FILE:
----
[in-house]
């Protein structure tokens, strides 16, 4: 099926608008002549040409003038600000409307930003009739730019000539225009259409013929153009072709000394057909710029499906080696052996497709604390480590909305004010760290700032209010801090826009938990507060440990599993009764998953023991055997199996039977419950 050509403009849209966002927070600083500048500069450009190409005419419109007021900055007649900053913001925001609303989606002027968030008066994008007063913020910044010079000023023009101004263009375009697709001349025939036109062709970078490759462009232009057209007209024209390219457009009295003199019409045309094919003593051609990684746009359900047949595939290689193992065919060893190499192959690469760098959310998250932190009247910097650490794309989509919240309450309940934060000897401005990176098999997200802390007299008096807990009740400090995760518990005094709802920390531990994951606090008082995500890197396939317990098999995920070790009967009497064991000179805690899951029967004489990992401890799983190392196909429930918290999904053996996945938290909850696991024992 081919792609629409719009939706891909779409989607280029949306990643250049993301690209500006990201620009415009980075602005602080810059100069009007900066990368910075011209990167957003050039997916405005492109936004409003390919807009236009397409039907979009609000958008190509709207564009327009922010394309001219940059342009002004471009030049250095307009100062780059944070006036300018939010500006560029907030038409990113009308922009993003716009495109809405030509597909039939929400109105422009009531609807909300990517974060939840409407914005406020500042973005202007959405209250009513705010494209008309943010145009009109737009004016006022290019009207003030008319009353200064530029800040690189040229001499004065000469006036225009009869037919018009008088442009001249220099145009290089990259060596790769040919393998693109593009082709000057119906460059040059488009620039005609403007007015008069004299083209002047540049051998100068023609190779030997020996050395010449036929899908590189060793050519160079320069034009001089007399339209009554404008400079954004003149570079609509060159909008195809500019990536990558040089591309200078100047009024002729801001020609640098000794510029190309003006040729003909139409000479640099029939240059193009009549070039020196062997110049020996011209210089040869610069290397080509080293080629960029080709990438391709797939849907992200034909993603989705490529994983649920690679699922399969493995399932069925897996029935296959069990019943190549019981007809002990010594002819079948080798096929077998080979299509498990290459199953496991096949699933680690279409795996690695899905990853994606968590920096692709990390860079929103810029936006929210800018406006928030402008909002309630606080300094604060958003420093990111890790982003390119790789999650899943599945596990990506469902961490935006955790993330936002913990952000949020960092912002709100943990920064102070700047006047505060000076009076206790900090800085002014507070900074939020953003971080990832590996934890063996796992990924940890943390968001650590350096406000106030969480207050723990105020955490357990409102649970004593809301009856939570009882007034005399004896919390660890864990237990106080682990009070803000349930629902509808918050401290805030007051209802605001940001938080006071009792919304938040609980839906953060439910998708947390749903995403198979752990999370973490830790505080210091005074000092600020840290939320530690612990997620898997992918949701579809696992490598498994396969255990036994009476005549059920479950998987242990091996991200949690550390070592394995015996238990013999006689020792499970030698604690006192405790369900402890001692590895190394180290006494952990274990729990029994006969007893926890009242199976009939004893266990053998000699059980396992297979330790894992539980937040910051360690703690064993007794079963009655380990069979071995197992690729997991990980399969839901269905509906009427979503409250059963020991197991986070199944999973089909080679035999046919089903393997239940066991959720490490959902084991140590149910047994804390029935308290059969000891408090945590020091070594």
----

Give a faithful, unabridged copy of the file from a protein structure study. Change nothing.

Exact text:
[in-house]
């Protein structure tokens, strides 16, 4: 099926608008002549040409003038600000409307930003009739730019000539225009259409013929153009072709000394057909710029499906080696052996497709604390480590909305004010760290700032209010801090826009938990507060440990599993009764998953023991055997199996039977419950 050509403009849209966002927070600083500048500069450009190409005419419109007021900055007649900053913001925001609303989606002027968030008066994008007063913020910044010079000023023009101004263009375009697709001349025939036109062709970078490759462009232009057209007209024209390219457009009295003199019409045309094919003593051609990684746009359900047949595939290689193992065919060893190499192959690469760098959310998250932190009247910097650490794309989509919240309450309940934060000897401005990176098999997200802390007299008096807990009740400090995760518990005094709802920390531990994951606090008082995500890197396939317990098999995920070790009967009497064991000179805690899951029967004489990992401890799983190392196909429930918290999904053996996945938290909850696991024992 081919792609629409719009939706891909779409989607280029949306990643250049993301690209500006990201620009415009980075602005602080810059100069009007900066990368910075011209990167957003050039997916405005492109936004409003390919807009236009397409039907979009609000958008190509709207564009327009922010394309001219940059342009002004471009030049250095307009100062780059944070006036300018939010500006560029907030038409990113009308922009993003716009495109809405030509597909039939929400109105422009009531609807909300990517974060939840409407914005406020500042973005202007959405209250009513705010494209008309943010145009009109737009004016006022290019009207003030008319009353200064530029800040690189040229001499004065000469006036225009009869037919018009008088442009001249220099145009290089990259060596790769040919393998693109593009082709000057119906460059040059488009620039005609403007007015008069004299083209002047540049051998100068023609190779030997020996050395010449036929899908590189060793050519160079320069034009001089007399339209009554404008400079954004003149570079609509060159909008195809500019990536990558040089591309200078100047009024002729801001020609640098000794510029190309003006040729003909139409000479640099029939240059193009009549070039020196062997110049020996011209210089040869610069290397080509080293080629960029080709990438391709797939849907992200034909993603989705490529994983649920690679699922399969493995399932069925897996029935296959069990019943190549019981007809002990010594002819079948080798096929077998080979299509498990290459199953496991096949699933680690279409795996690695899905990853994606968590920096692709990390860079929103810029936006929210800018406006928030402008909002309630606080300094604060958003420093990111890790982003390119790789999650899943599945596990990506469902961490935006955790993330936002913990952000949020960092912002709100943990920064102070700047006047505060000076009076206790900090800085002014507070900074939020953003971080990832590996934890063996796992990924940890943390968001650590350096406000106030969480207050723990105020955490357990409102649970004593809301009856939570009882007034005399004896919390660890864990237990106080682990009070803000349930629902509808918050401290805030007051209802605001940001938080006071009792919304938040609980839906953060439910998708947390749903995403198979752990999370973490830790505080210091005074000092600020840290939320530690612990997620898997992918949701579809696992490598498994396969255990036994009476005549059920479950998987242990091996991200949690550390070592394995015996238990013999006689020792499970030698604690006192405790369900402890001692590895190394180290006494952990274990729990029994006969007893926890009242199976009939004893266990053998000699059980396992297979330790894992539980937040910051360690703690064993007794079963009655380990069979071995197992690729997991990980399969839901269905509906009427979503409250059963020991197991986070199944999973089909080679035999046919089903393997239940066991959720490490959902084991140590149910047994804390029935308290059969000891408090945590020091070594």